My focus is on being good at what I do and building a positive reputation – and it’s through this that I believe the business has become lucrative. So far, we haven’t needed to advertise because EJB Events gets most of its clients through referrals, word of mouth and PR.
Investing in an exciting new website and sophisticated marketing campaigns is the current focus. Having said that, my aim for the first five years of the business was to focus on quality and reputation and to build up a calendar of memorable events and a list of loyal, satisfied clients. I think we’ve achieved this.
We’ve also set up new sections of the business and seen them flourish and launched our various clubs – Privilege Club, Concierge Club and Corporate Social Responsibility initiatives.
So, the next step – and it’s what I’m really excited about – is growth!
What is a typical day for you? What sort of role do you play in your business and what challenges do you face in your sector as woman?
My children are grown up so, once I’m up and have walked my dog, Rudi, I’m either off to the office or at meetings, many of which are in London – I live in the Midlands.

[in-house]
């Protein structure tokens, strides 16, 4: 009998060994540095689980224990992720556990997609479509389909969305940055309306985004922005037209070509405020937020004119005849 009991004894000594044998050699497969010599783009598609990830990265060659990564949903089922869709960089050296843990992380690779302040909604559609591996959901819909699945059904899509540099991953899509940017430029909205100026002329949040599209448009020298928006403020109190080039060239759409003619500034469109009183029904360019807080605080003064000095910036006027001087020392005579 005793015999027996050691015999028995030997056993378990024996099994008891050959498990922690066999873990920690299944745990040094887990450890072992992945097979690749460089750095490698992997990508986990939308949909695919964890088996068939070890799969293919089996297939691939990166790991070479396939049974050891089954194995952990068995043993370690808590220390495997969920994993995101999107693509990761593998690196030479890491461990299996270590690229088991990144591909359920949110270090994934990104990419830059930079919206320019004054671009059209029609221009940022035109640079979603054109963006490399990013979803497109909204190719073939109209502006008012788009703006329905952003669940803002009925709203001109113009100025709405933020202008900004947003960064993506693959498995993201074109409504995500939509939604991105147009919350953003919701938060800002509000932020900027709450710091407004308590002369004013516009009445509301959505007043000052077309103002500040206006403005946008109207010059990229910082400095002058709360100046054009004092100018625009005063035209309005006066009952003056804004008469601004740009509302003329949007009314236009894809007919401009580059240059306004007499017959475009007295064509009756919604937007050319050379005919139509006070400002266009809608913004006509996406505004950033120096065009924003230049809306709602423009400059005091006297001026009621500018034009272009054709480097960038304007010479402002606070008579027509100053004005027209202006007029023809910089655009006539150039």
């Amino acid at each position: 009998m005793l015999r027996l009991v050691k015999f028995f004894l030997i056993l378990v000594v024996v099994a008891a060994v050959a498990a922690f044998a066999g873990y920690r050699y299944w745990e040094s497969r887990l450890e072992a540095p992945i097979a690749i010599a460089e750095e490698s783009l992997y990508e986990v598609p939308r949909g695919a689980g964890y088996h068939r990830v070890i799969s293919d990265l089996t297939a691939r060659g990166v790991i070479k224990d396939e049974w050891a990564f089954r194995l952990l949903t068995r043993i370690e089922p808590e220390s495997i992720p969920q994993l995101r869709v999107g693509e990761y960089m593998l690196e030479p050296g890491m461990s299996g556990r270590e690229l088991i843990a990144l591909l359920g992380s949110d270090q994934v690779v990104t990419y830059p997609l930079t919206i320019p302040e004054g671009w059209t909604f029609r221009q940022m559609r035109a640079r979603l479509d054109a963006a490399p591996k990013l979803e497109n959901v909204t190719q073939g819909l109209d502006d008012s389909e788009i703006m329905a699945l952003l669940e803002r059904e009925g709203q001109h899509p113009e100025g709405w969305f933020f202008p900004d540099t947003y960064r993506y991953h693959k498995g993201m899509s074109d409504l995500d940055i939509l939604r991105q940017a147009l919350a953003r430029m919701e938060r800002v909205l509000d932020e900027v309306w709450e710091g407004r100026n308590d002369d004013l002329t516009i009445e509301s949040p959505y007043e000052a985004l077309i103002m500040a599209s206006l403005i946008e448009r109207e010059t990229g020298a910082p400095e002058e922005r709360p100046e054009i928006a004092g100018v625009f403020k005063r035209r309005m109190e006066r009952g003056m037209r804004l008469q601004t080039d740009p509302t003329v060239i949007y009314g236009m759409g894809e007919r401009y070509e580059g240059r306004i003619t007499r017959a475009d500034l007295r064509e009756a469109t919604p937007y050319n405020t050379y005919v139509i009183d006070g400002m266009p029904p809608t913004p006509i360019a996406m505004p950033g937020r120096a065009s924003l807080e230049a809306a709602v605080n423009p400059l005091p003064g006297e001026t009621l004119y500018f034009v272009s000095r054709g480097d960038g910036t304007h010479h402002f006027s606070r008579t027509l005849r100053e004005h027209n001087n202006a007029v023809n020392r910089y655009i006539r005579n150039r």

My first task is to go through my day with my PA who keeps my diary and check in with my agent and PR, as I do a considerable amount of press. Four years into the business I have finally learned to delegate so I spend most of my day with various members of the team helping them with whatever issues and challenges a new day brings.
I oversee the entire programme of events and personally deliver most of them. This involves dashing out of the office at various points during the day to meet clients, visit venues and talk to the marketing or PR team. I do work crazy hours; in fact, only last week, I lost my voice following a weekend event at Cornwell Manor in the Cotswolds. But I feel very fortunate.
There’s not a single part of my job that I don’t enjoy – even the considerable amount of travel that’s involved. It’s so varied and ranges from events such as celebrity golf tournaments to sporting and social events and of course our A-list evenings.
What has business ownership or the industry taught you about money management?
My father was a businessman and I think I’ve inherited his head for business. I have always been very sensible with money but it is a huge responsibility knowing that I have wages to pay at the end of each month.
I work closely with my accountant which is important because following some of the A-list events I am handling very large sums of money. By virtue of the component parts of my business it is vital to keep an eye on costs as they can easily escalate and eat into your profits. Equally as important, of course, is good credit control.
What have been your smartest investments?
One of the most significant factors has been joining forces with Rocco Buonvino Productions; that has been a game-changer. But creating and improving the website, investing in new software, video coverage of events and building a great team around me have all added to the viability and success of the company.